The article says it cost about $280,000 for all the equipment and installation.
Comments (0)
More posts: Nationals Park
 

Two ballpark items (both Twittered yesterday):
* The Post's DC Wire blog reports that David Catania is pointing to the latest Sports and Entertainment Commission cost report that says the ballpark costs to the city are now up to $688 million. (The Examiner has a piece on this, too.)
* That estimate does not include the $4 million that the city agreed to pay for additional stadium improvements in Friday night's rent agreement with the team, a deal which some council members are expressing unhappiness about. " 'On its face, I've got some questions about it,' said Chairman Vincent C. Gray (D). 'The way I read it, we got the $3.5 million we would have gotten anyway, and we gave up $4 million in additional concessions.' "
Comments (0)
More posts: Nationals Park
 

From WTOP: "A tentative agreement has been reached between the District and the Washington Nationals over millions of dollars in unpaid rent for the new ballpark. D.C. Acting Attorney General Peter Nickles informed D.C. council members he has received an email from the Nationals indicating the team is ready to sign an agreement. He did not talk about the specifics. There has been ongoing dispute between the Lerner family and the Nationals over more than $3 million. The Lerners say Nationals Park was not 'substantially complete' by Opening Day of the 2008 baseball season. D.C. officials disagreed."
Here's the Post's DC Wire blog entry, which has some detail: "Acting D.C. Attorney General Peter Nickles said tonight that he is on the verge an agreement with the Washington Nationals in which the team would pay $3.5 million in rent for the ballpark that it has refused to pay since the spring. In exchange, the District would seek extended warranties to cover repairs on the ballpark, Nickles said. Nickles said the agreement could be finalized tonight." More to come, I imagine.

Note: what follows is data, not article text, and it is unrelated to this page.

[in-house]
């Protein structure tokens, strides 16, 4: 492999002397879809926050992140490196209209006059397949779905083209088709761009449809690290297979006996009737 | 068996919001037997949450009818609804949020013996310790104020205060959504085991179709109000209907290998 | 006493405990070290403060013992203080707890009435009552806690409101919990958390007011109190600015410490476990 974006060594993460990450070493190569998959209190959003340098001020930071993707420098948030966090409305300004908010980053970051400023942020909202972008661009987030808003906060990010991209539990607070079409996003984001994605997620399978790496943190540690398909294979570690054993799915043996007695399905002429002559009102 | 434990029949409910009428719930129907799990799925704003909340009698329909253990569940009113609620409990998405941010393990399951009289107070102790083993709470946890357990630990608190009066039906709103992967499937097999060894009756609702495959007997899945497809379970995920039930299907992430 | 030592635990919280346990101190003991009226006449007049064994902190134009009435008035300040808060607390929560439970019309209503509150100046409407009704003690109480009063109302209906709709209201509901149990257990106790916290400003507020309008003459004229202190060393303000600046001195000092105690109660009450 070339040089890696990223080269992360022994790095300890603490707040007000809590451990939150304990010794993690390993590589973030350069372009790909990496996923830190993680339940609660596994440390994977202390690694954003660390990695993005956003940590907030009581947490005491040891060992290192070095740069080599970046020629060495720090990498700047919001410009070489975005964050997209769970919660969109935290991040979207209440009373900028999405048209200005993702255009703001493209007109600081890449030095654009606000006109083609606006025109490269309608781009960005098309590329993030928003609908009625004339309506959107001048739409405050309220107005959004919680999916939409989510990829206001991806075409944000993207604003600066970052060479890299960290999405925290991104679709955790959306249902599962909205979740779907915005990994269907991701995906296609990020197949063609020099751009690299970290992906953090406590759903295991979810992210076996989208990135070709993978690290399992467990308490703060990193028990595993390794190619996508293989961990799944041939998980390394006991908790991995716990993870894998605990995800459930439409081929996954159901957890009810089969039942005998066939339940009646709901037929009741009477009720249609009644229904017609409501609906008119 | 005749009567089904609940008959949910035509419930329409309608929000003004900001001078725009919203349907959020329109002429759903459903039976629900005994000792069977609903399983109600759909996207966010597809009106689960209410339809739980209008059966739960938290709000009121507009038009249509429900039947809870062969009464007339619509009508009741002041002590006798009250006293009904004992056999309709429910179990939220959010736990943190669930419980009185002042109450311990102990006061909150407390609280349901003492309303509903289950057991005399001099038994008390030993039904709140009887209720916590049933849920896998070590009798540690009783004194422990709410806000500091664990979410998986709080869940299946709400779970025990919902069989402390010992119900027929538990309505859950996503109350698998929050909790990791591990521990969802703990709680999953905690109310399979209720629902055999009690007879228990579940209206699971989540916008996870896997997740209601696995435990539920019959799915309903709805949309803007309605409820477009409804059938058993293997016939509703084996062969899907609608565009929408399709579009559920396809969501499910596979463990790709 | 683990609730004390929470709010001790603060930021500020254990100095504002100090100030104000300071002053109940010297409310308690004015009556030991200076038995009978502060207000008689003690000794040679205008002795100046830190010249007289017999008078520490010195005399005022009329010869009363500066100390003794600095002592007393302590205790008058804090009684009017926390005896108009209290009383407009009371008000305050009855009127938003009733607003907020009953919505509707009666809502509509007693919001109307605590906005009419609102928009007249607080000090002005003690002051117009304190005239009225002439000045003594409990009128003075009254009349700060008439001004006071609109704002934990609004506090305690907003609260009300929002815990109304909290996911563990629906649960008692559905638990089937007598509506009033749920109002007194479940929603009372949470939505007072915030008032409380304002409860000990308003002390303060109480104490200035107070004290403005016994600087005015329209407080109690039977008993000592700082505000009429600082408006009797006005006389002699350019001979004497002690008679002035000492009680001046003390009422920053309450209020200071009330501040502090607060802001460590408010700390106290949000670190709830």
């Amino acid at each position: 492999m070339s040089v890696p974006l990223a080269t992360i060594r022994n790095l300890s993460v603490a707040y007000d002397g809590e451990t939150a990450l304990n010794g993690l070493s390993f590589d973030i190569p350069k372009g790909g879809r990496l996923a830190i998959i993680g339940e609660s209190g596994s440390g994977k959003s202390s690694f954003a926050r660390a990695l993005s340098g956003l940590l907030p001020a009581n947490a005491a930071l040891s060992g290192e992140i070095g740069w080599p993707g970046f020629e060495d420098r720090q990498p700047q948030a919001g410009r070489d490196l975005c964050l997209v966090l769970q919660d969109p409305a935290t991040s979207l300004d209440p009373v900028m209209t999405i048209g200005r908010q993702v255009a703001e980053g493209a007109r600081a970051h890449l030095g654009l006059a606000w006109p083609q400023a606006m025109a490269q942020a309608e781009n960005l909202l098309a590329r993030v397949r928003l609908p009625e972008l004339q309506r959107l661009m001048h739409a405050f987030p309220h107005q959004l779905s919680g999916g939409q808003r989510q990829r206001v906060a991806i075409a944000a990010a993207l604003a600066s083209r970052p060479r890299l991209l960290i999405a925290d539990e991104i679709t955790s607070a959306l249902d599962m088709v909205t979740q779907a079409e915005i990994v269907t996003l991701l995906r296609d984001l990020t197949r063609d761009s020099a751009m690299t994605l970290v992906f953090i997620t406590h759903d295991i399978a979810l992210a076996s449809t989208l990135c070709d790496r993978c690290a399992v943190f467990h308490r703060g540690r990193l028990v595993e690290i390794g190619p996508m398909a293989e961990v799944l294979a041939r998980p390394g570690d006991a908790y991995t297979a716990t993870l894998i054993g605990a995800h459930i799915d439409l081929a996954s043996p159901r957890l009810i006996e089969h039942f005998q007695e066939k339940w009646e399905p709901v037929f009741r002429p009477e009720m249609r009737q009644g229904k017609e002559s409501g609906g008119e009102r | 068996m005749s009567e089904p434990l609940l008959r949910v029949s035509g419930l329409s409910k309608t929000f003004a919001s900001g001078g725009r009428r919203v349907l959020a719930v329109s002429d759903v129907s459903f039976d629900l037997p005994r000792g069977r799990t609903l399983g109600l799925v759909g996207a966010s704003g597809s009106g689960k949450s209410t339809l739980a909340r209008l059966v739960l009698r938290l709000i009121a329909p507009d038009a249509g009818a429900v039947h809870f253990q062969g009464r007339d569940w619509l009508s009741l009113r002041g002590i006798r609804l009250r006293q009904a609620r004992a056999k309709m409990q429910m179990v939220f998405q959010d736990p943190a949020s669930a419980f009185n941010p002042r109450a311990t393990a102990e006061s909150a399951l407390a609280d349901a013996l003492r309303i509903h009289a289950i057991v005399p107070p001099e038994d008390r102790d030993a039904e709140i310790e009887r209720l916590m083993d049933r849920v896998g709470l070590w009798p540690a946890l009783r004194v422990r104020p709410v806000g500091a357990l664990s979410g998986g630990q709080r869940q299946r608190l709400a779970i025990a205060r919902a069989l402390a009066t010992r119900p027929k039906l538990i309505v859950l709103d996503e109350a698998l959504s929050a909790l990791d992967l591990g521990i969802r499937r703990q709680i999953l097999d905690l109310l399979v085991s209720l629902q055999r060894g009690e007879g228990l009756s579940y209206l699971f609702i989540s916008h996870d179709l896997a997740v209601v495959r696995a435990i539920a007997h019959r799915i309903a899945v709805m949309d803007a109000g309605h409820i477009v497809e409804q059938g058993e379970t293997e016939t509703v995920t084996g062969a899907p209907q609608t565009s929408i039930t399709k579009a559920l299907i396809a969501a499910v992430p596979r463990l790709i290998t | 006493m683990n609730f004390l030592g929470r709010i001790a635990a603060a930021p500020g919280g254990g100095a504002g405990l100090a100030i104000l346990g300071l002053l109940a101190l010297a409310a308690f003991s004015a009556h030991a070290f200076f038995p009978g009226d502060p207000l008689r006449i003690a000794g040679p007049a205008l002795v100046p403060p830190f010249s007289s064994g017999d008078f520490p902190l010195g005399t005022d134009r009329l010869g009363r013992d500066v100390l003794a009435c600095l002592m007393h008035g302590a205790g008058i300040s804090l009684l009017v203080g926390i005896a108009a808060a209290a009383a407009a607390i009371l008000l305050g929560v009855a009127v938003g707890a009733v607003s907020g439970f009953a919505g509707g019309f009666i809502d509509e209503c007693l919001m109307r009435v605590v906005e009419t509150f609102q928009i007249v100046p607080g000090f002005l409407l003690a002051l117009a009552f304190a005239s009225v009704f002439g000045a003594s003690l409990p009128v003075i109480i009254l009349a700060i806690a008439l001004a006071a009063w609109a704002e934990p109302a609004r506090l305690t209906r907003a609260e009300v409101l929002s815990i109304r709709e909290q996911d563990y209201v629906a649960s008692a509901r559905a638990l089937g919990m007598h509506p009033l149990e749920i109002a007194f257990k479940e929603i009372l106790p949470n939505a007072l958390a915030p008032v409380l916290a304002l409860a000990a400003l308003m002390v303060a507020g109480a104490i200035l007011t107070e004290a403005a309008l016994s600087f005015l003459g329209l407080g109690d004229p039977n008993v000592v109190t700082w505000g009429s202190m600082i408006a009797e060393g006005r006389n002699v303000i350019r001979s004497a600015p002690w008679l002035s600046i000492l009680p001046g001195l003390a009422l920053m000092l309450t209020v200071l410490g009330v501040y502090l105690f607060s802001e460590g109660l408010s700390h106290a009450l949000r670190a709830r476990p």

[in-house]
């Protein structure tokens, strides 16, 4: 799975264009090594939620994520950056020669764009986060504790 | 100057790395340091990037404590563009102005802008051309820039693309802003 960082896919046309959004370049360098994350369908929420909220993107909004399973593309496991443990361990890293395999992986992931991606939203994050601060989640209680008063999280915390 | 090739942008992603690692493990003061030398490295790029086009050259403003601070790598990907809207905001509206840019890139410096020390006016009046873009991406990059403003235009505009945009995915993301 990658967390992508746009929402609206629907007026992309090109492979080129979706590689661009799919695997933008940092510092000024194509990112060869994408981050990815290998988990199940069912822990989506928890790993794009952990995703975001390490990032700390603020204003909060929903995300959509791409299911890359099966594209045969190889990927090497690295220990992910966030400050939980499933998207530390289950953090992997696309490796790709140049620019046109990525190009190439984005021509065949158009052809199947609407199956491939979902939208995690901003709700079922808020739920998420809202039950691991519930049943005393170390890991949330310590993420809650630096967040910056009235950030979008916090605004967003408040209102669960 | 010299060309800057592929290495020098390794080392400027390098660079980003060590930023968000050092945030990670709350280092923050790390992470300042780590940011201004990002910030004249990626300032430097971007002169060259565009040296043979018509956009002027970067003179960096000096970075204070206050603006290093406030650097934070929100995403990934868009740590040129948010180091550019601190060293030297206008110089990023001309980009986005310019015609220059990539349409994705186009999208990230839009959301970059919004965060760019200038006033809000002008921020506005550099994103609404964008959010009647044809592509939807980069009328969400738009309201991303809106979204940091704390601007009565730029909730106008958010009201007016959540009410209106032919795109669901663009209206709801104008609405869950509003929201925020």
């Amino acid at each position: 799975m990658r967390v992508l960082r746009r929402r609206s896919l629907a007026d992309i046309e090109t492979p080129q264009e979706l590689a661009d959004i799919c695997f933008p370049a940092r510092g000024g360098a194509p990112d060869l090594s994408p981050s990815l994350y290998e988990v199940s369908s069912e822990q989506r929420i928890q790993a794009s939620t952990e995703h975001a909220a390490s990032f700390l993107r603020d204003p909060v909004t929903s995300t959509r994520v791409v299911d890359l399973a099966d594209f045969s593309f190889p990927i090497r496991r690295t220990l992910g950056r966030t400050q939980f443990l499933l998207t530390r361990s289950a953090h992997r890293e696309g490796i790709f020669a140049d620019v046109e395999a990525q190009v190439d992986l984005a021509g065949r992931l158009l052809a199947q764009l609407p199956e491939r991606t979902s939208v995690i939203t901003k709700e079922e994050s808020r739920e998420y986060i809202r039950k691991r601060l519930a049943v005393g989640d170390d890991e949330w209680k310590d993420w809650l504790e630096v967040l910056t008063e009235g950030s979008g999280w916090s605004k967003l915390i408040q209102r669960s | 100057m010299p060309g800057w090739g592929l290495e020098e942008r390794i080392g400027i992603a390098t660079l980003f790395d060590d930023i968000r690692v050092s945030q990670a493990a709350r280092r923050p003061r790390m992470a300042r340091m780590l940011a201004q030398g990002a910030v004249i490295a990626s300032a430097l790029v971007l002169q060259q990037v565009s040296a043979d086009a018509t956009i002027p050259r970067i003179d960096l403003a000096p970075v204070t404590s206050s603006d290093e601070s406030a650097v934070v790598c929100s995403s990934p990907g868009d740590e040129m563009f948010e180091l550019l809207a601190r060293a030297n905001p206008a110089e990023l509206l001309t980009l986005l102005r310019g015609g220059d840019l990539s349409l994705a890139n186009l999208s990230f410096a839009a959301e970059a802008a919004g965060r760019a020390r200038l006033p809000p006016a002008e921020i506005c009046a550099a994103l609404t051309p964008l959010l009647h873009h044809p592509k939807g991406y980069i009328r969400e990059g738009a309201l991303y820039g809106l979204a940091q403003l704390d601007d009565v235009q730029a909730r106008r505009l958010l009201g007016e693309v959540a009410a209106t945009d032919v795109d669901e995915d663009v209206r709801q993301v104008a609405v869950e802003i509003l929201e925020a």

UPDATE, 10/18: WTOP says the agreement was indeed signed last night: "Acting Attorney General Peter Nickles says the Nationals will pay the District $3.5 million on Monday. In exchange the city will return letters of credit to the Lerners, who own the team, extend the park's liquor license, and resolve 3-to-4-thousand unfinished items in the stadium. The city will also try to get warranty extensions from builders on things like elevators. Both the Nationals and the District say this solves all their issues and the team will pay full rent going forward." And, for posterity's sake, here's the Post piece on the agreement.
Comments (0)
More posts: Nationals Park
 

* The ANC 6D agenda for its meeting on Monday Oct. 20 has been sent around (though not yet posted online). There will be a discussion of the Ballpark Traffic Operations and Parking Plan as it relates to Southwest, plus public space requests for building signage at 909 New Jersey and "Brick Walls for Trash Enclosures" at Capitol Quarter. (These are also on the Oct. 23 agenda of the city's Public Space Commitee.)
* The short list for a design/build team to reconstruct the 11th Street Bridges is out--Shirley Design-Build LLC, Skansa/Facchina, Archer Western Contractors LLC, Perini/Parsons Joint Venture, and KCA Constructors Joint Venture. According to the procurement schedule, a draft RFP should already be out (haven't found it online), and final RFP should be issued by the end of the year, with a contract signed with the vendor by June 1, 2009.
* Metro announced yesterday that 53 percent of baseball game attendees this year arrived at Nationals Park via Metrorail. That's 1.8 million bodies, averaging 23,000 people entering and exiting the Navy Yard station at the 80 home games in 2008. (It apparently doesn't count people who took the bus or walked down from Capitol South.) In the last two years at RFK, only 38 percent of attendees took the subway. Marc Fisher has some thoughts on it all (including some questions on Metro's math).
 

Back in January the city held the first Anacostia Waterfront Community Fair, with representatives from not only developers but city agencies manning booths with all sorts of information about all the projects planned along the Anacostia River corridor. It seemed to have been well received at the time, and clearly it was judged a success because they've now scheduled a second go-round, on Saturday Nov. 15 from 1 pm to 5 pm, this time at Nationals Park. Here's the "save the date flyer"--the e-mail alert I received about the event says that, in addition to info on projects and refreshments, there will be "waterfront tours."
Comments (0)
More posts: Nationals Park